| Editor, The New York Latern

From the looks of it, 2015 is going to be a great year for film. Last year brought some big players out on the indie movie front, most notably Linklater with his masterpiece — twelve years in the making —  Boyhood. It was Boyhood that was on my mind as I screened a powerful indie called MEDEAS.

MEDEAS is a beautifully shot and poignant parable of family, passion, and betrayal, and it needs to be added to the important films you see this year.

You may not have heard about it yet but I bet you will. MEDEAS is a beautifully shot and poignant parable of family, passion, and betrayal, and it needs to be added to the important films you see this year.

Don’t get me wrong, first time director of MEDEASAndrea Pallaoro is not a Linklater knockoff and there are massive differences in these films but there are several elements in both that warrant me making the comparison. Have a look at this trailer for MEDEAS.

6 Reasons Why MEDEAS  Could Be 2015’sBoyhood



Strong Young Characters

Ellar Coltrane, and Lorelei Linklater gave amazingly realistic performances inBoyhood. You wonder maybe they were just being themselves, but that’s exactly how you feel when you see the kids from Medeas. A ton of movies label kid characters as just the dumb, naïve chrildren or one’s voicing adult writing. These actors give you the complexities and nuances of the child mind. It’s as if you can see their thoughts right on screen. There was no over acting here, and it almost seemed too easy for them. They gave natural, and genuine performances. Mary Mouser, and Maxim Knight are two young actors to keep your eye on for the future.


True 35mm Film

Both MEDEAS and Boyhood are actually shot on 35mm film! I know it’s surprising considering the time, money, and risk involved using film today. While the reasons for the use of film might have been different, both directors admit to favoring the look, feel, and consistency of the film negative. With the ever-evolving equipment involved in filmmaking, Linklater needed a format to shoot on that would be consistent over the years, while Pallaoro says he chose 35mm for more stylistic reasons.


The Family Unit

Both movies revolve in and round the family unit. Boyhood, had its focus on Ellar Contrane’s character, but we could see ourselves relating to any character in that film.Medeas is no different. It’s never about just one character. You get to feel out each family member and how they feel about themselves and the family dynamic.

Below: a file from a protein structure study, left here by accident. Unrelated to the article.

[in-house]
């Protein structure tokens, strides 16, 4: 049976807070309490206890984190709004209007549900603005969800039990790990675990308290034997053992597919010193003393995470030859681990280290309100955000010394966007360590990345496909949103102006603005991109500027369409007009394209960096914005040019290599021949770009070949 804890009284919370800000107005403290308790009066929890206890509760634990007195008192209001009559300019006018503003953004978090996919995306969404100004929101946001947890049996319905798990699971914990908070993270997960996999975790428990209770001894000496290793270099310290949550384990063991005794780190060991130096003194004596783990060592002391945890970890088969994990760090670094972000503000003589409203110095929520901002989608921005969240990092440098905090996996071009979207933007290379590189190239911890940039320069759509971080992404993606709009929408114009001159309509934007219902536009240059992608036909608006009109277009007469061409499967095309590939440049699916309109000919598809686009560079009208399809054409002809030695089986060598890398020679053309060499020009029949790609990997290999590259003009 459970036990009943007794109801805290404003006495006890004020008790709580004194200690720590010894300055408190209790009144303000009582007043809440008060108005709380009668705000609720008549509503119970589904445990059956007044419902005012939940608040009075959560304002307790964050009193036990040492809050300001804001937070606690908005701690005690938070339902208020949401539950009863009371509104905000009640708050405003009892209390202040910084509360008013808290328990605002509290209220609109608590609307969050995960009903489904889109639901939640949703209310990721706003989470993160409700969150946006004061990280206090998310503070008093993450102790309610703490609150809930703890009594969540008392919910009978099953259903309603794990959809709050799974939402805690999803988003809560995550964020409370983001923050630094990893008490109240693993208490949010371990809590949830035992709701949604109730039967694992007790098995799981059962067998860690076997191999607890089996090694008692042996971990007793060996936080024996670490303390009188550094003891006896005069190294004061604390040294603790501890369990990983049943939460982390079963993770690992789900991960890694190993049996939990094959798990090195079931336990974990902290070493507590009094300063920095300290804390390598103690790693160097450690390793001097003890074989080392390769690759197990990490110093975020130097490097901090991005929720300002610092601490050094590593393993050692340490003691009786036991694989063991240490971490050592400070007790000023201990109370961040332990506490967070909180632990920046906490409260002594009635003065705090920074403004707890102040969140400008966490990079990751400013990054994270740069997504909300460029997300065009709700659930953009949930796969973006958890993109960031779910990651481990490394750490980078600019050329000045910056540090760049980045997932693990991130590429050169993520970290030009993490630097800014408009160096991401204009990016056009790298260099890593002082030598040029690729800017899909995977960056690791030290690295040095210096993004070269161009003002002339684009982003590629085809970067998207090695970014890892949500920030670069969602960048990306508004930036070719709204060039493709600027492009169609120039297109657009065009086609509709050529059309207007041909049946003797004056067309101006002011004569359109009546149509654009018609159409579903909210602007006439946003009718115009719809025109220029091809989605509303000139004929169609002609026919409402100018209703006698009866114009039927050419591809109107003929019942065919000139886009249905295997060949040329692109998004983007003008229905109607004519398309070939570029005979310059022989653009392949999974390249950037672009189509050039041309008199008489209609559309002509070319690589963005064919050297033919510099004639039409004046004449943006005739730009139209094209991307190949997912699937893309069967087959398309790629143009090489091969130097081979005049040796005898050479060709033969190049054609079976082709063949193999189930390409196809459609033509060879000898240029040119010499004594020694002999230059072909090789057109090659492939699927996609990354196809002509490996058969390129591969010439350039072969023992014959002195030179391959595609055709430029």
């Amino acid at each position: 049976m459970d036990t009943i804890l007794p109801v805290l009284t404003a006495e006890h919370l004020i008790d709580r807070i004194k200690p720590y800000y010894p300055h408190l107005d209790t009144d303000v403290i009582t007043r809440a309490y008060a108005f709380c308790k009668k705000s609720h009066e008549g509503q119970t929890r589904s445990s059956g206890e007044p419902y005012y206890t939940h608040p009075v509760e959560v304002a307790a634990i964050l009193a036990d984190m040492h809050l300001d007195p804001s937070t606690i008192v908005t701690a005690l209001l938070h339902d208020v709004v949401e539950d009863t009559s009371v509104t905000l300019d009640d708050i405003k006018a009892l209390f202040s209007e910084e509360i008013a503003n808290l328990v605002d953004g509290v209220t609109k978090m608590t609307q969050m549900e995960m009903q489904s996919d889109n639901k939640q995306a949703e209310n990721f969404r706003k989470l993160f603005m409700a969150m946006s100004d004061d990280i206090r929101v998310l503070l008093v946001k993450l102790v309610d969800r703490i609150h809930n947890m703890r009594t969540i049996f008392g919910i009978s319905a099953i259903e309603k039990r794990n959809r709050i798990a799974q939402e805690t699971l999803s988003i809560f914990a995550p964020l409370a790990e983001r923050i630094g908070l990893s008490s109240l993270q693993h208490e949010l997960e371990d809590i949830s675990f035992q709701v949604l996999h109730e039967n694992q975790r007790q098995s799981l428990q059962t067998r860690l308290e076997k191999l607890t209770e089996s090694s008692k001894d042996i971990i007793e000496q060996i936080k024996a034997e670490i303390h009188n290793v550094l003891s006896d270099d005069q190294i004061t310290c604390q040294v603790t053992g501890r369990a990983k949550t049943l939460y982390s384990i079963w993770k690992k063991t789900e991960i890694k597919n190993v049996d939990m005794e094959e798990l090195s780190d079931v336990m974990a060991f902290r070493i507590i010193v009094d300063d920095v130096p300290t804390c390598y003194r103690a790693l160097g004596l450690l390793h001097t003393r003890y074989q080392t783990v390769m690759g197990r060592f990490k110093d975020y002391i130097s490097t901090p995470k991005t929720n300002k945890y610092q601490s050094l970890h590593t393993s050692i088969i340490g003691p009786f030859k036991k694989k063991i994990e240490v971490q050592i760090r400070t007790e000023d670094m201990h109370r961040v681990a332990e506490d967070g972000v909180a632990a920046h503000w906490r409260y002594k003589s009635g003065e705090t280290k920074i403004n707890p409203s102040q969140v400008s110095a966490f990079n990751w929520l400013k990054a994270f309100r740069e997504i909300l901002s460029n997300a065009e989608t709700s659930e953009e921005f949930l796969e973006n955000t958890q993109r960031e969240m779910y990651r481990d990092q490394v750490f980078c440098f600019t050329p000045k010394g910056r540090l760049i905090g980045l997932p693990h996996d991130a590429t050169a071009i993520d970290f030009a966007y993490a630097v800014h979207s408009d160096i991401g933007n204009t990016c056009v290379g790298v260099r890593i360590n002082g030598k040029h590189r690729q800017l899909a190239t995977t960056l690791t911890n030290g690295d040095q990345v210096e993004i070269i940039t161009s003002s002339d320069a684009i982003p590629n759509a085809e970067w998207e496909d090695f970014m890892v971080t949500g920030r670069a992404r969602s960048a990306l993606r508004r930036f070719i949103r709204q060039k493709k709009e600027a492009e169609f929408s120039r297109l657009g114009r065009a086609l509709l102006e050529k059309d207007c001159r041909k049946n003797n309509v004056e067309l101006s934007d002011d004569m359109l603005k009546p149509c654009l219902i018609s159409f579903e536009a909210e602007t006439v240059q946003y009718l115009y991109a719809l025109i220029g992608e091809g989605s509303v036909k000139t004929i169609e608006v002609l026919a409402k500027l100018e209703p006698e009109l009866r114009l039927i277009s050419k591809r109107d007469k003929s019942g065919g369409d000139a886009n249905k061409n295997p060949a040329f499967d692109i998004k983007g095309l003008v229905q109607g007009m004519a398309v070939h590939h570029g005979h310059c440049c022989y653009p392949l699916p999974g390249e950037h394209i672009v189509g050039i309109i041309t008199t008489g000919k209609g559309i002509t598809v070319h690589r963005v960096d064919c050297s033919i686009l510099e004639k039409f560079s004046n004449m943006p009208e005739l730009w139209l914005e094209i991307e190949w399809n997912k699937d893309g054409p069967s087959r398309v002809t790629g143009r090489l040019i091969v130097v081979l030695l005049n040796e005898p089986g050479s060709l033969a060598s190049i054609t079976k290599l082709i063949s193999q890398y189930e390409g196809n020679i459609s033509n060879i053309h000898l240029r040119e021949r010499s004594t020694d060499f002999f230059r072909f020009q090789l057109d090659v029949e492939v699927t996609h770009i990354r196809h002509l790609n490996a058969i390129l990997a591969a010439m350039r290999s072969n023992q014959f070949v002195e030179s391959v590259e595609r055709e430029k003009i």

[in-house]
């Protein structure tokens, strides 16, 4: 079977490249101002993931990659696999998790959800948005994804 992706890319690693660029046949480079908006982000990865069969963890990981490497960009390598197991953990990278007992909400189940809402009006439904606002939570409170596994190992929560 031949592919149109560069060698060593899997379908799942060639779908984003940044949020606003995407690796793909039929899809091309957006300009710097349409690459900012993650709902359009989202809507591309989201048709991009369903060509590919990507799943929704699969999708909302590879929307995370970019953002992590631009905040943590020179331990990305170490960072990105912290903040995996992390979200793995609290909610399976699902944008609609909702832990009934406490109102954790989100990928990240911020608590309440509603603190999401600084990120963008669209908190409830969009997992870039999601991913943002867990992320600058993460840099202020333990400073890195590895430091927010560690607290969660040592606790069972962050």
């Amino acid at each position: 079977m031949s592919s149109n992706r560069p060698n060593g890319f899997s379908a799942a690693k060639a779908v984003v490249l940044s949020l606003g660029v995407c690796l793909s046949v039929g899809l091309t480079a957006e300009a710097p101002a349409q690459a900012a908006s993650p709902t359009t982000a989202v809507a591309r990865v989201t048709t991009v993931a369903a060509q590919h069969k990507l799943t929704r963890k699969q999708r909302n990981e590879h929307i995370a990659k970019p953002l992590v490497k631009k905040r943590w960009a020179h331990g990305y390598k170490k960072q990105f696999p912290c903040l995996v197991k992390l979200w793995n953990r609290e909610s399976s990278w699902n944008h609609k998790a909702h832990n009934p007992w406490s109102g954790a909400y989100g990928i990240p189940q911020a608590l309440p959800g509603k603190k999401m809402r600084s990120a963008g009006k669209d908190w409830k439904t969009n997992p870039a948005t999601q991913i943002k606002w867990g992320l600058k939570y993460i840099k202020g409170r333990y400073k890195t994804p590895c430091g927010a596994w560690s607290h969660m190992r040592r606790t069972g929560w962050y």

The Performances

We all are aware of the acting that blew everyone away in Boyhood, the performances of the cast in MEDEAS are nothing short of superb. Academy Award Nominated Catalina Sandino Moreno, Tony Award winner, Emmy Nominated
Brían F. O’Byrne provide well-rounded characters with depth. Both films feature sparse dialogue, that, when used, cuts deep.


Observational Narrative

Linklater was actually asked where he found the family that appeared in Boyhood. As funny as it seems, when you look at this film, the line between narrative and documentary definitely blur. You feel like you’re watching actual events, and this is no different forMedeas. While it is a narrative, Medeas gives you such a scary realistic view of what an actual family could be going through. You’re casually witnessing the day-to-day details and suddenly find yourself embroiled in their life for the duration of the film.


Reflection of Self

Sometimes movies are there to entertain, take you out of your world, let you forget the stress, or whatever aggravation you have going on for that short hour and a half timespan.Boyhood doesn’t do this. Medeas doesn’t do this either. Both of these films are in your face, and make you take a strong look at your life. You find yourself wanting to reach into the screen and help the characters make better life choices. The performances draw you in, and then make you face a reality that could be a piece of yours, maybe your past, or perhaps a frightening future.

January 16-22 Village East Cinema
189 2nd Ave Between 11th and 12th
Q&A with director and Catalina Sandino Moreno
Opening night, after 7pm showing